“Prevention must be based on a person’s specific risk factors”
According to an expert, too little is being done in Germany for cancer prevention. There is a lot of potential in it to push back the disease. He considers the vaccination against human papilloma viruses to be particularly crucial.
IIn the fight against increasing numbers of cancer cases worldwide, experts believe that prevention must move more into the foreground. The success of curative medicine should not hide the high number of new cancer cases, stressed the head of the German Cancer Research Center (DKFZ), Michael Baumann, on the occasion of World Cancer Day on Friday. “There is a lack of evidence-based, cost-effective and nationwide prevention services.” Meanwhile, digital solutions for simplified access to prevention services are becoming increasingly important.
According to the head of the Heidelberg Institute, 500,000 people across Germany are still diagnosed with cancer every year, and 200,000 die from it. The number of new cancer cases worldwide will increase from 19.3 million in 2020 to 30 million in 2030. In Germany, the number will grow to 600,000 new cases a year by the end of the decade. Although 65 percent of tumor patients – without cervical or skin cancer – lived at least five years after the cancer diagnosis, they are not protected from recurrence. According to Baumann, there were a total of four million people living with and after cancer in Germany.
Malignant neoplasms contribute four million years of life to the twelve million years of life lost every year due to car accidents, violence and cardiovascular diseases. This number shows that cancer is not only a disease that occurs in old age with a short life expectancy, but that it can also lead to death at a younger age. “Even health systems that are as well equipped as in Germany, the USA and Switzerland will not be able to cope with this.”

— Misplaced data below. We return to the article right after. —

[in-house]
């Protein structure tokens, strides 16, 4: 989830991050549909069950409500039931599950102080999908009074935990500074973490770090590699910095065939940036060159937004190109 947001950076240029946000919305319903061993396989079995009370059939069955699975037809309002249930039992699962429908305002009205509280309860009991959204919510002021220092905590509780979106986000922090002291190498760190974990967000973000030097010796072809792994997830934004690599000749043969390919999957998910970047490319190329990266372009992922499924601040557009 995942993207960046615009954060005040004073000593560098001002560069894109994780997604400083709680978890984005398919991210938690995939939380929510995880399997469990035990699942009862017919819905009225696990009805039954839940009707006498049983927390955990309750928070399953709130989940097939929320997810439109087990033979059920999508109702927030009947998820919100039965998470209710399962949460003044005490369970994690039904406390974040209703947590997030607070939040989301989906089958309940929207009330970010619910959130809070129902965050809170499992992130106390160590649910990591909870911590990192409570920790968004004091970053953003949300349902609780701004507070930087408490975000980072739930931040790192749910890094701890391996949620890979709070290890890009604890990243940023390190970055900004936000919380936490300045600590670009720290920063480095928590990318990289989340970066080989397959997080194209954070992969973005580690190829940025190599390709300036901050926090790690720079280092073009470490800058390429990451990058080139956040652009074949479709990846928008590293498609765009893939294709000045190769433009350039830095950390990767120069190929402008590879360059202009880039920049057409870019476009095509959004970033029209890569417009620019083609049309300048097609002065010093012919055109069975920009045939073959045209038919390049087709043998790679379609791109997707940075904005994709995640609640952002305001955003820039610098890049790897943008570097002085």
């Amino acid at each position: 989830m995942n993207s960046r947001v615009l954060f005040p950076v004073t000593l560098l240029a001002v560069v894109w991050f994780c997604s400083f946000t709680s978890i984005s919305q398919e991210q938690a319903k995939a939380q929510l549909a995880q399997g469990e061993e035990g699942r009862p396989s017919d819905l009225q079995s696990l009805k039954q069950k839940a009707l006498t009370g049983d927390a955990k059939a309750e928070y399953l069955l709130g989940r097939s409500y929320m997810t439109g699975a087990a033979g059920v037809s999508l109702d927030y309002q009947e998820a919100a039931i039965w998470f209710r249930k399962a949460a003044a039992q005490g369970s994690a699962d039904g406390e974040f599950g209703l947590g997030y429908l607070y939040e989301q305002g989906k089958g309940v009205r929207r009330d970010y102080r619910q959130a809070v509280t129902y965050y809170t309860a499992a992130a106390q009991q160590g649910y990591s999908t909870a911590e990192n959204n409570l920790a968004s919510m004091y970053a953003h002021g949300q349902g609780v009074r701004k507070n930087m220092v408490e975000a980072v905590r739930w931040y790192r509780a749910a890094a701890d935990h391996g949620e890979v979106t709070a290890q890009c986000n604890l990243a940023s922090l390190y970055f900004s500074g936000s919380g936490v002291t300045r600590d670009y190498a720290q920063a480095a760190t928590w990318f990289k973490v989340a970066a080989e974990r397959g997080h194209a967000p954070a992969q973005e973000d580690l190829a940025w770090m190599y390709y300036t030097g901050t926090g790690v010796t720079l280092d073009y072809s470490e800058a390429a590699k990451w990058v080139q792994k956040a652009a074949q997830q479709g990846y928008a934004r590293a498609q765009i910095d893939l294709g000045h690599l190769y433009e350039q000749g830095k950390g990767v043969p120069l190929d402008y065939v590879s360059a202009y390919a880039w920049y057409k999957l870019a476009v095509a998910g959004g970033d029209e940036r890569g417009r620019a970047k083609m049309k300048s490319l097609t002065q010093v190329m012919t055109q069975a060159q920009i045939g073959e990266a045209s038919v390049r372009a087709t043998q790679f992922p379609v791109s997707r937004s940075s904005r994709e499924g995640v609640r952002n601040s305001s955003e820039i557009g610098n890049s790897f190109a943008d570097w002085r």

The frightening development can only be stopped if massive investments are made in the area of ”non-cancer wars”. Politics and society must be made aware of the issue. This seems to be of little interest because of the long time until noticeable successes. Baumann, on the other hand, emphasized: “Prevention must be thought of in the long term.”
Baumann named the vaccination against human papillomavirus (HPV) as an important prevention tool that is underestimated in Germany. When administered in adolescence, it can protect against cervical, penile and anal cancer. In Germany, where the vaccination was developed by the former DKFZ boss Harald zur Hausen, only about 40 percent of all young people are protected, in Rwanda, on the other hand, almost 100 percent. Vaccination is mandatory there.
Similar to the treatment of those who are already ill, prevention must also be more individualized. Prevention must be based on a person’s special risk factors, such as smoking, unhealthy nutrition, obesity, high alcohol consumption or lack of exercise. Around 40 percent of all new cancer cases could be avoided if people gave up cancer-promoting behavior.
Digital offers are therefore playing an increasingly important role in early detection. In the case of one of the most common but also declining forms of cancer, colon cancer, access via smartphone should be made easier. The stool sample is applied to a test cassette, which turns more or less red depending on the hemoglobin value. The result is photographed and sent to the family doctor via an app, according to the idea of the DKFZ researchers, who are currently evaluating a study on the subject.
Another example of artificial intelligence in early detection is a skin screening app developed at the DKFZ, which diagnoses abnormalities more precisely and earlier than before. Unnecessary biopsies – i.e. tissue removal – are thus avoided.
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